The band practice went well, and we got out early again, which is always nice. We just ran through all the pieces for next Monday night’s concert. We’ll be playing at the Southlake Stars & Stripes event, starting around 8:00 PM, and finishing between 9:00 and 9:30, at which point the fireworks will begin. C and I both have Monday off.

All Scriptures are from the ESV unless otherwise noted

(From The Divine Hours)

Some went down to the sea in ships, doing business on the great waters; 
they saw the deeds of the LORD, his wondrous works in the deep. 
For he commanded and raised the stormy wind, which lifted up the waves of the sea. 
They mounted up to heaven; they went down to the depths; their courage melted away in their evil plight; 
they reeled and staggered like drunken men and were at their wits’ end. 
Then they cried to the LORD in their trouble, and he delivered them from their distress. 
He made the storm be still, and the waves of the sea were hushed. 
Then they were glad that the waters were quiet, and he brought them to their desired haven. 
Let them thank the LORD for his steadfast love, for his wondrous works to the children of man! 
Let them extol him in the congregation of the people, and praise him in the assembly of the elders.

Psalm 107:23-32
Open my eyes, that I may behold wondrous things out of your law. 
Psalm 119:18
With my whole heart I seek you; let me not wander from your commandments!
Psalm 119:10
“Not everyone who says to me, ‘Lord, Lord,’ will enter the kingdom of heaven, but the one who does the will of my Father who is in heaven.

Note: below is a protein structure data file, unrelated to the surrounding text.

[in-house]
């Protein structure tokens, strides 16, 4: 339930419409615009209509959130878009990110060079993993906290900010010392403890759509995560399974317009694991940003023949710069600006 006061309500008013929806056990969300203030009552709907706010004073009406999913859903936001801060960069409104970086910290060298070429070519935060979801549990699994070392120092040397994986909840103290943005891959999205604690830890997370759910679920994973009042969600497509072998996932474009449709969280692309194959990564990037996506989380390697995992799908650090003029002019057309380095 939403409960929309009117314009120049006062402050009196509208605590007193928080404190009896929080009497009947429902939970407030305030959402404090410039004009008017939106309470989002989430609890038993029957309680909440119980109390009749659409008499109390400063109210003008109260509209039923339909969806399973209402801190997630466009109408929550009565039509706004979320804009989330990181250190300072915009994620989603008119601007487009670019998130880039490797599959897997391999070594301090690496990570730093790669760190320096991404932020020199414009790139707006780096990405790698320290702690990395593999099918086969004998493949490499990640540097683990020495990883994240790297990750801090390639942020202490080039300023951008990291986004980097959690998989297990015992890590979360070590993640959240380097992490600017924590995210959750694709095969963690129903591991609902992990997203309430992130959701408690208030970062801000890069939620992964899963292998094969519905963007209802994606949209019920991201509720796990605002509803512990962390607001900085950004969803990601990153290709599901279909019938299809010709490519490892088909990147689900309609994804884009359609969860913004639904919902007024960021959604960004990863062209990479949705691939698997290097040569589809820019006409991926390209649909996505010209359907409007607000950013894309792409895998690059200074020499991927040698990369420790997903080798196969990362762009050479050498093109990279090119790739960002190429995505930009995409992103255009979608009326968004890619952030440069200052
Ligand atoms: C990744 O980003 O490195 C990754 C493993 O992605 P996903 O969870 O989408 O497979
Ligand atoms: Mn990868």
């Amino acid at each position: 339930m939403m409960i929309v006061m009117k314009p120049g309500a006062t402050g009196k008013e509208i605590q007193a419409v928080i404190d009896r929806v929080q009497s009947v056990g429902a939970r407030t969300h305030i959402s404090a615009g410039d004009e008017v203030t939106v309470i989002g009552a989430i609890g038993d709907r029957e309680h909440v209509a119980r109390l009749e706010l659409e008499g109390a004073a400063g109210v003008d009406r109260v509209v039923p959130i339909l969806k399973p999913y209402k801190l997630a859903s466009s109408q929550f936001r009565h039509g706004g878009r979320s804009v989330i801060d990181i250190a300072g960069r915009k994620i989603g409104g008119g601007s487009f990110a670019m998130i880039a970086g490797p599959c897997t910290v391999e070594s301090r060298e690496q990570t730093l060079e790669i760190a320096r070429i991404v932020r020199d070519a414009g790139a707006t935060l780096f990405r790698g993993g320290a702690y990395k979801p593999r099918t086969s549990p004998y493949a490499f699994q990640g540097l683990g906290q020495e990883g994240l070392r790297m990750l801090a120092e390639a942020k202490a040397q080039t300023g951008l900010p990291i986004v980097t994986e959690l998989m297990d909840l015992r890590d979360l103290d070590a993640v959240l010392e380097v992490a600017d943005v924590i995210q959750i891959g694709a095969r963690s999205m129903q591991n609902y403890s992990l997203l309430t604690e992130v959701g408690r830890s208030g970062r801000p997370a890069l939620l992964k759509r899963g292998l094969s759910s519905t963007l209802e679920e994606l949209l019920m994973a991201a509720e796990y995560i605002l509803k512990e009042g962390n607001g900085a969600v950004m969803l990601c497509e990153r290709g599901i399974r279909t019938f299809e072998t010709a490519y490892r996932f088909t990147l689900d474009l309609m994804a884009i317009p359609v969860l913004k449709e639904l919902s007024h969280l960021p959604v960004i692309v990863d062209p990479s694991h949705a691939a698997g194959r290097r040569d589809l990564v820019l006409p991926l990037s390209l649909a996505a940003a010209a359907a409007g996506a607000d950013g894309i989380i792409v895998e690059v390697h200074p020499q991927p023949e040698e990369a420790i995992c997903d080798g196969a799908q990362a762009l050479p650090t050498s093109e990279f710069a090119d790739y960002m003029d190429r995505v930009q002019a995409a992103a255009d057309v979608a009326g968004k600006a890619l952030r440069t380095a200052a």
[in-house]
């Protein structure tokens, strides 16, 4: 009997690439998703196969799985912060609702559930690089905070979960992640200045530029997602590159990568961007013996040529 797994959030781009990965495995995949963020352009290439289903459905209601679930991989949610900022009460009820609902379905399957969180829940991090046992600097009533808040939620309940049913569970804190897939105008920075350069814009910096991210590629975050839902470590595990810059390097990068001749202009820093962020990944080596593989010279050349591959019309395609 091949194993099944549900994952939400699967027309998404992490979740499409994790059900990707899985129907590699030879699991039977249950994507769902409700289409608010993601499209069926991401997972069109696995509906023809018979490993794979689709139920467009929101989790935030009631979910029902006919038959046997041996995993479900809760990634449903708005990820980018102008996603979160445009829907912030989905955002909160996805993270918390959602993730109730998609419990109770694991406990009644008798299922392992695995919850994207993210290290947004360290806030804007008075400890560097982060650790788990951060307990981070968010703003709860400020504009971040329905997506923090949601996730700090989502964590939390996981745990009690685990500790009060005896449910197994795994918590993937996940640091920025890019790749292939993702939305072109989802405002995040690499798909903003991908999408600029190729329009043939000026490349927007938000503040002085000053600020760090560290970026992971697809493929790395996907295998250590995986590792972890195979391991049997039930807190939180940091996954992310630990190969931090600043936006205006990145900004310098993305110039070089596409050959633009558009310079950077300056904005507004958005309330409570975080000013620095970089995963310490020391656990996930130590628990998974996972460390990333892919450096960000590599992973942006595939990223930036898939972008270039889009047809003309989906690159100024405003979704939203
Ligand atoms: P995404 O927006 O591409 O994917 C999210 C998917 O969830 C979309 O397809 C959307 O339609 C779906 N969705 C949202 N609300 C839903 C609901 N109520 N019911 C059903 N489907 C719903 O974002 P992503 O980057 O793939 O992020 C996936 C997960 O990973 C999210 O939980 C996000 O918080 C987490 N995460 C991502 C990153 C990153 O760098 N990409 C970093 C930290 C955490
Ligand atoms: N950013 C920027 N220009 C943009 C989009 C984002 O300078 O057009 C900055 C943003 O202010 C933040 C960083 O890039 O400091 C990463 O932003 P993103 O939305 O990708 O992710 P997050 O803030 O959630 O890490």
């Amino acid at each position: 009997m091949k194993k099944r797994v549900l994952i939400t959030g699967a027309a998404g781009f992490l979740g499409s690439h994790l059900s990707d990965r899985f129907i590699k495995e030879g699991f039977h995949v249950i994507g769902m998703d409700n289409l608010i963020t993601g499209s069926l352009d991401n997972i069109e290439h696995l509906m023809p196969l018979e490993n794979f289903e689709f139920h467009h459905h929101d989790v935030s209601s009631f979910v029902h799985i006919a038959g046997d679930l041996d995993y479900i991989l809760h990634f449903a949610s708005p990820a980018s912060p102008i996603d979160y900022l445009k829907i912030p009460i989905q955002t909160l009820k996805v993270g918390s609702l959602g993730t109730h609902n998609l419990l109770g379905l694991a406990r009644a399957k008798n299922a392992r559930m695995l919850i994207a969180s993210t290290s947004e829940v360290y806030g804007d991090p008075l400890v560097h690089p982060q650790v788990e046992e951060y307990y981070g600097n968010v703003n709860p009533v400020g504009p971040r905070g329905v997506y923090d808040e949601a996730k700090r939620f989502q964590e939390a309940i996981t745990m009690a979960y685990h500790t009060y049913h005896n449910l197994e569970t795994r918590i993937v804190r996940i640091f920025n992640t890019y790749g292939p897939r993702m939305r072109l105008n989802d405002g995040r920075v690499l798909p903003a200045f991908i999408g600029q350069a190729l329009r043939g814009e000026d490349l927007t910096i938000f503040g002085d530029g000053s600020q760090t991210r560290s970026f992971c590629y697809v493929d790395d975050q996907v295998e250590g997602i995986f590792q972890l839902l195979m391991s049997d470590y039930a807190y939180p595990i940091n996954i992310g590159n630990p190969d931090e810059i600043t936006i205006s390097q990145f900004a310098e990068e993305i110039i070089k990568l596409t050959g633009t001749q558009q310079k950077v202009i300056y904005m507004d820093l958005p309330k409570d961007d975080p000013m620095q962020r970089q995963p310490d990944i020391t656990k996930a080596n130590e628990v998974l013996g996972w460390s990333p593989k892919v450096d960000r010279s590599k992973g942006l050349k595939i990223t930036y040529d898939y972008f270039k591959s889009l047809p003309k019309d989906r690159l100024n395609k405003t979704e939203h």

On that day many will say to me, ‘Lord, Lord, did we not prophesy in your name, and cast out demons in your name, and do many mighty works in your name?’ 
And then will I declare to them, ‘I never knew you; depart from me, you workers of lawlessness.'”

Matthew 7:21-23
How great are your works, O LORD! Your thoughts are very deep! 
The stupid man cannot know; the fool cannot understand this: 
that though the wicked sprout like grass and all evildoers flourish, they are doomed to destruction forever;

Psalm 92:5-7

(From Practice Resurrection)

Eugene Peterson was seventy-five years old when he wrote this book, and says that he has been “a participating member of the Christian church in North America” for all of his life, including fifty of those years as a pastor. During those fifty years, he observed both the church and the vocation of pastor being “relentlessly diminished and corrupted by being redefined in terms of running an ecclesiastical business.” He was barely ordained before he was being told that the expectation, or his main task, was that he would run a church in much the same way that his Christian brothers and sisters ran “service stations, grocery stores, corporations, banks hospitals, and financial services.” In one book, by a so-called “expert,” he read that the size of the parking lot had more to do with the success of the church than what text he preached from on Sunday morning. After a number of years of “trying to take all of this seriously,” he decided that he “was being lied to.”

Peterson calls this “the Americanization of congregation. It means turning each congregation into a market for religious consumers, an ecclesiastical business run along the lines of advertising techniques and organizational flow charts, and then energized by impressive motivational rhetoric.”